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by Sigusawa Keiichi

published by Dengeki Bunko


In direct contrast to the off-kilter Kino no Tabi, Alison is a straight-up adventure book. "Adventure" in Japanese fiction has a distressing tendency to mean 'ordinary person enjoys cliche ridden plot, readers cry.' This seems to me to be missing the point of adventure fiction. Adventure fiction should be about extraordinary people doing impossible, or at least improbable things, having a very good time doing them, and the plot be hanged.


Alison, for example, is a 17-year old air force pilot with a personality designed to get herself in and out of trouble without her ever really noticing the difference. Her very presence is enough to caught plots to generate around her, and she drags the male lead, Will (pronounced Vill) along with her. Quite a lot of airplane stealing, world saving, bold-faced lying, and occasionally intense shooting follow. (The Alison series is particularly notable for making every single bullet seems as intense as the average action movie shoot out.)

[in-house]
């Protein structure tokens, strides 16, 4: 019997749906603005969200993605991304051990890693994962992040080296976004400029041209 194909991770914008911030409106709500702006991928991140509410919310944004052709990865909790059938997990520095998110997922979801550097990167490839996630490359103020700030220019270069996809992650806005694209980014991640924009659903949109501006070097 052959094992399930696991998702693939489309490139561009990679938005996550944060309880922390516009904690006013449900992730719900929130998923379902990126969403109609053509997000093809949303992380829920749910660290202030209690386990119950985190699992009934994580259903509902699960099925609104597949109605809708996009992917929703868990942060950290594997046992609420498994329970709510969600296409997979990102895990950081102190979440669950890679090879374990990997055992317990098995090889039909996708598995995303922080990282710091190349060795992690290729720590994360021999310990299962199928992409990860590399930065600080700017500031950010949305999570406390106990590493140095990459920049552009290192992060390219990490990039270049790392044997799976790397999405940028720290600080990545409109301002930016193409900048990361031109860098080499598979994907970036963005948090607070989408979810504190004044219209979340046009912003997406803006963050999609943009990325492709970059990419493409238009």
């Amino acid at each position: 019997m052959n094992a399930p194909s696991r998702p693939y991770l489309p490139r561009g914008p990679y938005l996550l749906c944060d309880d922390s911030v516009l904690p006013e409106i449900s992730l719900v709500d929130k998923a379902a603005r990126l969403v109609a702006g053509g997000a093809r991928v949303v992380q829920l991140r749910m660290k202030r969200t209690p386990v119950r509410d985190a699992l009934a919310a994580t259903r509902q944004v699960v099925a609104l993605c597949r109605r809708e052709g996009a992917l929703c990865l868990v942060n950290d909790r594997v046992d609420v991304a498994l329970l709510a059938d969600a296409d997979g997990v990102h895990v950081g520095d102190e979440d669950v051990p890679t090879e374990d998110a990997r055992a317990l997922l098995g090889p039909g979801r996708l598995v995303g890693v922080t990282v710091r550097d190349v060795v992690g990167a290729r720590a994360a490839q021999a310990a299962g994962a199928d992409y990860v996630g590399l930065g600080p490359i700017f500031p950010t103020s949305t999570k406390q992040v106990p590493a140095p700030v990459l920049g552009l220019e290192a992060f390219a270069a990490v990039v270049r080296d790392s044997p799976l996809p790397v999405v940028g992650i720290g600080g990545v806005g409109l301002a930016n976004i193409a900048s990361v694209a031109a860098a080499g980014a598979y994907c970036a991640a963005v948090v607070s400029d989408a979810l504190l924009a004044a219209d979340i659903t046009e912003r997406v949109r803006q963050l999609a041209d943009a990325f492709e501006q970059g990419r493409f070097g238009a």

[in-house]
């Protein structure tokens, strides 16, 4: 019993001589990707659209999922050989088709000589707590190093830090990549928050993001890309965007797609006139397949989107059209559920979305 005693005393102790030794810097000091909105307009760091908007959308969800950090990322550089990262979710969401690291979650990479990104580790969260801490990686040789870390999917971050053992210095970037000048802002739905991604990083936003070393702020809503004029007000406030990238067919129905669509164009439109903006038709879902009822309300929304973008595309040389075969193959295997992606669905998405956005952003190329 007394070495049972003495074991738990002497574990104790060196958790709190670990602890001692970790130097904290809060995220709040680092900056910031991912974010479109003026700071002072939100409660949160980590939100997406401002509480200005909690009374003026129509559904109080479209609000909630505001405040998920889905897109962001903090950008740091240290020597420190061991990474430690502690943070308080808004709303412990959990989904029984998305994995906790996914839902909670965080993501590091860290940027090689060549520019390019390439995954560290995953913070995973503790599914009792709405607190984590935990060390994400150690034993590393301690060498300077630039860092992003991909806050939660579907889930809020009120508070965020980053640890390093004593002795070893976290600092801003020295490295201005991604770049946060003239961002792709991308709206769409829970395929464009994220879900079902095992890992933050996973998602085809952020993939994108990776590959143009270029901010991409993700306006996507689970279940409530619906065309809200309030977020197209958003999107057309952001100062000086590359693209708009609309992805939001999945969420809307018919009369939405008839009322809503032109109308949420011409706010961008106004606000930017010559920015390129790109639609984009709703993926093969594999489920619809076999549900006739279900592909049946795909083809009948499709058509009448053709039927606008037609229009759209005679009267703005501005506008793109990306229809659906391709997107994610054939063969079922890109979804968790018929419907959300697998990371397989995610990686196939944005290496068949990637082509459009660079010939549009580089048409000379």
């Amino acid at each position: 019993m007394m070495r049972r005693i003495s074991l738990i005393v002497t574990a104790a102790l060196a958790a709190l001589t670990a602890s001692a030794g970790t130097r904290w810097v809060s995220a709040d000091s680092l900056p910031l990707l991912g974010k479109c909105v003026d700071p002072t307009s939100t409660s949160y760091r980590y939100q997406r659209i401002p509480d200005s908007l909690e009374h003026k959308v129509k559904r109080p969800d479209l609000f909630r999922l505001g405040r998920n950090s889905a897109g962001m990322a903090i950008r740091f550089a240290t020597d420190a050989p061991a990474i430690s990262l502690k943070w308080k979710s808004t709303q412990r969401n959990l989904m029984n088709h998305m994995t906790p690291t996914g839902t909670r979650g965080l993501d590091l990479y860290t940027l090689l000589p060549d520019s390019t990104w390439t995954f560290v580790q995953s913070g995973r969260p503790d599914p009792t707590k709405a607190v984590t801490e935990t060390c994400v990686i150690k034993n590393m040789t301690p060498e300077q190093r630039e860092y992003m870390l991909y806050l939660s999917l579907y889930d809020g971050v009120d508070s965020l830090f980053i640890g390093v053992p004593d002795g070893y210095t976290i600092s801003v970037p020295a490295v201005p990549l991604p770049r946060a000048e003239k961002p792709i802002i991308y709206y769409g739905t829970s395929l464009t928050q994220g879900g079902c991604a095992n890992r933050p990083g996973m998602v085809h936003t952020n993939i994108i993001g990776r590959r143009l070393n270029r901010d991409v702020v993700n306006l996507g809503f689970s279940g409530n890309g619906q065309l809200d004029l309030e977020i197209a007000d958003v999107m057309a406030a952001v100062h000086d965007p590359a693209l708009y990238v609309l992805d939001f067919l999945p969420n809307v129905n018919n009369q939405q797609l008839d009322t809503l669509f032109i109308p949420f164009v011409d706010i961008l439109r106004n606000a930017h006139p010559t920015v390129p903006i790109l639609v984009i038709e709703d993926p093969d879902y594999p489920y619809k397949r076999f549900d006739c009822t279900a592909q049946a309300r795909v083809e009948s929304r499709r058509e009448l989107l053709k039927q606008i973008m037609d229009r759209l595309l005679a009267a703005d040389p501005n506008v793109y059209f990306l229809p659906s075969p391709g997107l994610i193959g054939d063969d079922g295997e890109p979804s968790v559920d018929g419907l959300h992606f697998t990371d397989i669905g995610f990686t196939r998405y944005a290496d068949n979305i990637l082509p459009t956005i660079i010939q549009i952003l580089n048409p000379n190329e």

The characters feel real enough that even that standard Japanese archetype, the clearly romantically linked main characters who never quite manage to get around to admitting that, seems fresh and enjoyable. The book does suffer a little bit in the world-building department, with the world being a little too obviously designed to fit the book's half-baked plot, and the later novels start very slowly, but by the time you finish you will no longer care.


There are three Alison novels; the third was split into two volumes for no damn reason at all.

Andrew Cunningham

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